Here’s A physicist’s defense of reality, despite quantum physics:
He explains why Eddington’s solid table really IS solid, even if, at the highest resolution, it is mostly empty space…
So the space isn’t “empty” after all; it is occupied by the probabilities of electrons operating according to the laws of quantum physics (often called quantum mechanics or QM). The particles are very much there, though not, perhaps, in the way we are accustomed to think.
There’s another aspect to this question as well. There is no reason to consider our perceptions to be illusions unless there is a more correct perception that we could have at the same level of resolution.
Consider, for example, a decoy duck, floating in the water. The decoy is not an illusion on account of the fact that its atomic composition is not perceived by our senses. It is an illusion because — at a distance — we believe it to be a live duck. That is, there really is such a thing as a live duck and the decoy looks like a live duck without being one.News, “A PHYSICIST’S DEFENSE OF REALITY, DESPITE QUANTUM PHYSICS” at Mind Matters News
Takehome: There is no reason to consider our perceptions to be illusions unless there is a more correct perception that we could have at the same level of resolution.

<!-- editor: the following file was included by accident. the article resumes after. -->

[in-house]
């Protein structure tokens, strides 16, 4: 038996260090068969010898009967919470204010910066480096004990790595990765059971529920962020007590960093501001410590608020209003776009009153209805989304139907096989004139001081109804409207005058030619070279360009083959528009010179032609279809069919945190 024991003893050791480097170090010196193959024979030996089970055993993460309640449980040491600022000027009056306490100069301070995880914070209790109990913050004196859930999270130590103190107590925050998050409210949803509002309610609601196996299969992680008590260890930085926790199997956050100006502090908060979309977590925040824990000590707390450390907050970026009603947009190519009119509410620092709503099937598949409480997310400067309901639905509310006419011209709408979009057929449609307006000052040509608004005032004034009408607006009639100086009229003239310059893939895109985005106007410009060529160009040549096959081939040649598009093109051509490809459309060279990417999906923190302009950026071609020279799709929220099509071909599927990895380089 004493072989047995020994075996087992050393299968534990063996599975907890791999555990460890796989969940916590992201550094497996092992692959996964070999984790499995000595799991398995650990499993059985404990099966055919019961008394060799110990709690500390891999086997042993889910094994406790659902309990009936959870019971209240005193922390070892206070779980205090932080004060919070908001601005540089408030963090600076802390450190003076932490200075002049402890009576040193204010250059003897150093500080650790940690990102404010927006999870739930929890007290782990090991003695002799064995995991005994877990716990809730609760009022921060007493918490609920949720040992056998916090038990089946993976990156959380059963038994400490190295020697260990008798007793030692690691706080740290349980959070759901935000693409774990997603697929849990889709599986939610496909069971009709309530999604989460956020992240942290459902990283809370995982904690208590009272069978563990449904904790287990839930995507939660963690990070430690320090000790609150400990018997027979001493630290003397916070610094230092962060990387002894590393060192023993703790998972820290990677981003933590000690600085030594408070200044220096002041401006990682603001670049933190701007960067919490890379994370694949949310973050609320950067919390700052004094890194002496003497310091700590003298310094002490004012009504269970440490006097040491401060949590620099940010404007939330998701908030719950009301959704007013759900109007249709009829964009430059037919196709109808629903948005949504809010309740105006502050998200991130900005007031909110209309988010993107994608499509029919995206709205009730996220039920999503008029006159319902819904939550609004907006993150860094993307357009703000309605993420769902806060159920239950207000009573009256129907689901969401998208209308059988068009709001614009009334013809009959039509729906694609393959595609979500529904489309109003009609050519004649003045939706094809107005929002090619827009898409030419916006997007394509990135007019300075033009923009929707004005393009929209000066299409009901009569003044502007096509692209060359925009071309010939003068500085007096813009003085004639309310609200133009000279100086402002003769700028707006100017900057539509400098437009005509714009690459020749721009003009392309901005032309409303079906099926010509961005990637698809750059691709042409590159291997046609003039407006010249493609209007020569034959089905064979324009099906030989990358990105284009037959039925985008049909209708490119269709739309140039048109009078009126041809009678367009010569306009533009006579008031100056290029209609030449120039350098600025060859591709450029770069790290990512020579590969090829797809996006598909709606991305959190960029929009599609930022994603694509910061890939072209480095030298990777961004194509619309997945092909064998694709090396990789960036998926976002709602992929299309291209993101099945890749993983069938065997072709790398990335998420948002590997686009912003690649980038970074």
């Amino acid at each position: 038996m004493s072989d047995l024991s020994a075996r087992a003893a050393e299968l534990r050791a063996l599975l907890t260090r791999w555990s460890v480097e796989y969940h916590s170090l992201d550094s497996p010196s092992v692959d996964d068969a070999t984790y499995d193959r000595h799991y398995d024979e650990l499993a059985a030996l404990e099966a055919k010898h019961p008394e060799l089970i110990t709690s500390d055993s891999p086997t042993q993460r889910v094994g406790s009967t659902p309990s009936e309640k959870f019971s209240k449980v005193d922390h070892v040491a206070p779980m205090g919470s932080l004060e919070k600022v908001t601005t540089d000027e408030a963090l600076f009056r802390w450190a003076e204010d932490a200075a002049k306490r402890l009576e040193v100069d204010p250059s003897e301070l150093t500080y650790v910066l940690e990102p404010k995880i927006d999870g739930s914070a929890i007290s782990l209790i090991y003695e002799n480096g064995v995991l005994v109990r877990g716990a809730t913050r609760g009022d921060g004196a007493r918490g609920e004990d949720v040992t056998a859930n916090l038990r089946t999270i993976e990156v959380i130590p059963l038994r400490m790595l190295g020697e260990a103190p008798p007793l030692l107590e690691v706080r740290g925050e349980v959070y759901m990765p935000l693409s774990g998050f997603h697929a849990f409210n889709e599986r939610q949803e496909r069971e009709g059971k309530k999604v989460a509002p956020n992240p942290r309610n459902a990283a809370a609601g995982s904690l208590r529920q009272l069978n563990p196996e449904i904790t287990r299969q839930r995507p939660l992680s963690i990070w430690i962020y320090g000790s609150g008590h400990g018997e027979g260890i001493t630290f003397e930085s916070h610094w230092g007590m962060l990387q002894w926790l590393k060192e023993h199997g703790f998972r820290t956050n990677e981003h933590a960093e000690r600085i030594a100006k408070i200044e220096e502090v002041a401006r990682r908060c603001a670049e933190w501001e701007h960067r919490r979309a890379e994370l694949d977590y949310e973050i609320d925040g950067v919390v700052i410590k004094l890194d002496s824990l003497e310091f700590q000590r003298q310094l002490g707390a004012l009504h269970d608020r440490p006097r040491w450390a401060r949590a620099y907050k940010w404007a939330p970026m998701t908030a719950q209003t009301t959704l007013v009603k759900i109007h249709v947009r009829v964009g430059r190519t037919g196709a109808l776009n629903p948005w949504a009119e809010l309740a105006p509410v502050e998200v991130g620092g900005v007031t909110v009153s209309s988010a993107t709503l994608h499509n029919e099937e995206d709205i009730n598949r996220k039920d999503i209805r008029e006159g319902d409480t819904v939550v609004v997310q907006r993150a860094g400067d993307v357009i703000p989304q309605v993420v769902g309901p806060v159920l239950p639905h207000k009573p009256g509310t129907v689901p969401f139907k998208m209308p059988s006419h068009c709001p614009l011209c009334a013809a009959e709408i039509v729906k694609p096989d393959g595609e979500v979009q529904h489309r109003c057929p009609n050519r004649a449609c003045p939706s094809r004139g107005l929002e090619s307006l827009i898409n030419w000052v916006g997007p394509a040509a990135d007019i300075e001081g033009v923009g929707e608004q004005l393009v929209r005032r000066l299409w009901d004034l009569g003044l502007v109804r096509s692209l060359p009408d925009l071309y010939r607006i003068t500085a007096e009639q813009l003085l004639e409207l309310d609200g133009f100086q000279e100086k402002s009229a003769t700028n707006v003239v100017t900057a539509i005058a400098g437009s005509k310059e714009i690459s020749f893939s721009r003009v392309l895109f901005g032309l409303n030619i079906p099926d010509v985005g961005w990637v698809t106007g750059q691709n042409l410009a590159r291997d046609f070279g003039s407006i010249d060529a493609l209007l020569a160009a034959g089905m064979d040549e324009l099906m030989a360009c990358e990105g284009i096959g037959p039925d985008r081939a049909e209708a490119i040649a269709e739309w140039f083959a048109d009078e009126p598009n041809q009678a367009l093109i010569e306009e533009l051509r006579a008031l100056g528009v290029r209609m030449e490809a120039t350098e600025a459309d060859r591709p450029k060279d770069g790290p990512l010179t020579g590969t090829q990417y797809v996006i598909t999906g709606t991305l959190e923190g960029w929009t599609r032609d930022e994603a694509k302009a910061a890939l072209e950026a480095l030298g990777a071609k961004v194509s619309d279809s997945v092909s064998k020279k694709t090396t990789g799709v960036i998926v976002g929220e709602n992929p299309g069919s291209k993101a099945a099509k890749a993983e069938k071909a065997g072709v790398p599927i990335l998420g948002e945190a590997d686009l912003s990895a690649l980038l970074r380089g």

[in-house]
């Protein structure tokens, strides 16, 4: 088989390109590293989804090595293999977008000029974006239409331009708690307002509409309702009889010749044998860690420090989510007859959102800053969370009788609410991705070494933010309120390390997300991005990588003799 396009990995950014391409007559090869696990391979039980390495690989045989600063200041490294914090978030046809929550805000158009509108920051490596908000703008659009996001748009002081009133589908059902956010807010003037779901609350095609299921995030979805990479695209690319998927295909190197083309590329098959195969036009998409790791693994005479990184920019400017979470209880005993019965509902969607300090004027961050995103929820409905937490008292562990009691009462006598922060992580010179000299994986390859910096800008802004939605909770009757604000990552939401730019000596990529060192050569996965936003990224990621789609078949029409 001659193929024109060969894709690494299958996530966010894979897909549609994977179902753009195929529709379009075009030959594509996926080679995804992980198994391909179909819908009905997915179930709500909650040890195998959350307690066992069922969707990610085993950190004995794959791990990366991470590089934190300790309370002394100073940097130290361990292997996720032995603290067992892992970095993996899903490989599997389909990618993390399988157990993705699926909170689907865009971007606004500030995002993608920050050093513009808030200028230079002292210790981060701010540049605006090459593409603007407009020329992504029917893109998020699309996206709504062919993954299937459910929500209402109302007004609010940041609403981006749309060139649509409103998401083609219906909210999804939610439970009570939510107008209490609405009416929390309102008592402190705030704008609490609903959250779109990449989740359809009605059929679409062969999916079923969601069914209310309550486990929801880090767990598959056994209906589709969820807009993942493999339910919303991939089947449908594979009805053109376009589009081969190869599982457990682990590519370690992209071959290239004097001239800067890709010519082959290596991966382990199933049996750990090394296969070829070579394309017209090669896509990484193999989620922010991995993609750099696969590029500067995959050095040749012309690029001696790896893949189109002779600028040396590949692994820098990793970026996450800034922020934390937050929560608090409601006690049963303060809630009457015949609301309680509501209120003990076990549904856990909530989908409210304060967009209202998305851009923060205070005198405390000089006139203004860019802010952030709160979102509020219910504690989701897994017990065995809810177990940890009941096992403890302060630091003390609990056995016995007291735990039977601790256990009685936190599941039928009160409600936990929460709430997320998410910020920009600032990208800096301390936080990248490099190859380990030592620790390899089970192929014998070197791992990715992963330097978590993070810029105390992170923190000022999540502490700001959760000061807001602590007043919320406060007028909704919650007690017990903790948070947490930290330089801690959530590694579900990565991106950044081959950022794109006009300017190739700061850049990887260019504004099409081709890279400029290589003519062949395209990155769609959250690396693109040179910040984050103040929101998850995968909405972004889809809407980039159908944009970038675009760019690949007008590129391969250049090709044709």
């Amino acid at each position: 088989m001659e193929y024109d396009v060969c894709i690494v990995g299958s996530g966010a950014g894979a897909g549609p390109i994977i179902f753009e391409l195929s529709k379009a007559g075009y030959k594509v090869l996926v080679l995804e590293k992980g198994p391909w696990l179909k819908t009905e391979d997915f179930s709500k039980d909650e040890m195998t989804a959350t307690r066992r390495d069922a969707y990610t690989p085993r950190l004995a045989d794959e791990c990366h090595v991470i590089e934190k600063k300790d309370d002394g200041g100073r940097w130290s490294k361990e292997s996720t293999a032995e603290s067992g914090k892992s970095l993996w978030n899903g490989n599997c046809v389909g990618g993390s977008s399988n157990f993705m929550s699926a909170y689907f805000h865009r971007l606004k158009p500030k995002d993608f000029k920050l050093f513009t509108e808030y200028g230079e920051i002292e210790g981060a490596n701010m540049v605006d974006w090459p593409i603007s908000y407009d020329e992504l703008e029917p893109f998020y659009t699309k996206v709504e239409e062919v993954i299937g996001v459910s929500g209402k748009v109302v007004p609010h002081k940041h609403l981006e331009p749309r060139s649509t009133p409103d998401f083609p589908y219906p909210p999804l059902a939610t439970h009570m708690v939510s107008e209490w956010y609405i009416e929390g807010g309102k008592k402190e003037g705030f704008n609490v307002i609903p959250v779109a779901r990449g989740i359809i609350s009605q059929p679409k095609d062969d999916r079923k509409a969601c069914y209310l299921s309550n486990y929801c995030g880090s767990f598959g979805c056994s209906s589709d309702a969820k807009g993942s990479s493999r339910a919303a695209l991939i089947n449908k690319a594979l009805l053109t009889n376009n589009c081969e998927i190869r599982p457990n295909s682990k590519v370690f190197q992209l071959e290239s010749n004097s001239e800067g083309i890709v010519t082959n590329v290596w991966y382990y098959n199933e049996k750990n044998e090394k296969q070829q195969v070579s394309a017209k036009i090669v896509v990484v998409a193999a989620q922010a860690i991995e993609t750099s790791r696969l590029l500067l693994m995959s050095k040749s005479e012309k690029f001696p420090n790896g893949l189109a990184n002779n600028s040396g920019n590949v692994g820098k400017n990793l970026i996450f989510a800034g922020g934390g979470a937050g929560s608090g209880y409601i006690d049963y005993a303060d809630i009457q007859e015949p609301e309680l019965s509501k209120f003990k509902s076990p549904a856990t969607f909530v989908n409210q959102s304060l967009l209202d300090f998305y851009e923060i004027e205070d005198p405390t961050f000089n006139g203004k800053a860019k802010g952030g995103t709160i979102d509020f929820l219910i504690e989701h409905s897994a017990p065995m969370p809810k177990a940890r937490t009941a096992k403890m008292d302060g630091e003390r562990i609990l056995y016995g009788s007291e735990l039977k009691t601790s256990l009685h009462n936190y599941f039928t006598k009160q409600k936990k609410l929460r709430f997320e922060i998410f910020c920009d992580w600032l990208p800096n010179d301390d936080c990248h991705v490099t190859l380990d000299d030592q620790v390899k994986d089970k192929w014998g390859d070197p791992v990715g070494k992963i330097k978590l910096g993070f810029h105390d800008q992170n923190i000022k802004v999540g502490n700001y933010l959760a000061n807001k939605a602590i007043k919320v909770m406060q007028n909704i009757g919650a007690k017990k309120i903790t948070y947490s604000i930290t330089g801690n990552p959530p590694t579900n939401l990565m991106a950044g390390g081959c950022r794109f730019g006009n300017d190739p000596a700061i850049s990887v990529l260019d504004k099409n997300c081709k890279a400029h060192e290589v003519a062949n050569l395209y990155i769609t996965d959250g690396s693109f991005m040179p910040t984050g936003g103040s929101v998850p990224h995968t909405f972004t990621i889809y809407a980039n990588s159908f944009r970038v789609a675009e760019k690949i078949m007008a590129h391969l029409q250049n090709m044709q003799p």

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Can a materialist consciousness theory survive quantum mechanics? Quantum mechanics requires that the observer be part of the measurement; thus quantum measurements must include consciousness. If quantum measurements must include consciousness, the dualists are correct, says philosopher Angus Menuge: Consciousness exists in its own right.
In quantum physics, “reality” really is what we choose to observe. Physicist Bruce Gordon argues that idealist philosophy is the best way to make sense of the puzzling world of quantum physics. The quantum eraser experiment shows that there is no reality independent of measurement at the microphysical level. It is created by the measurement itself.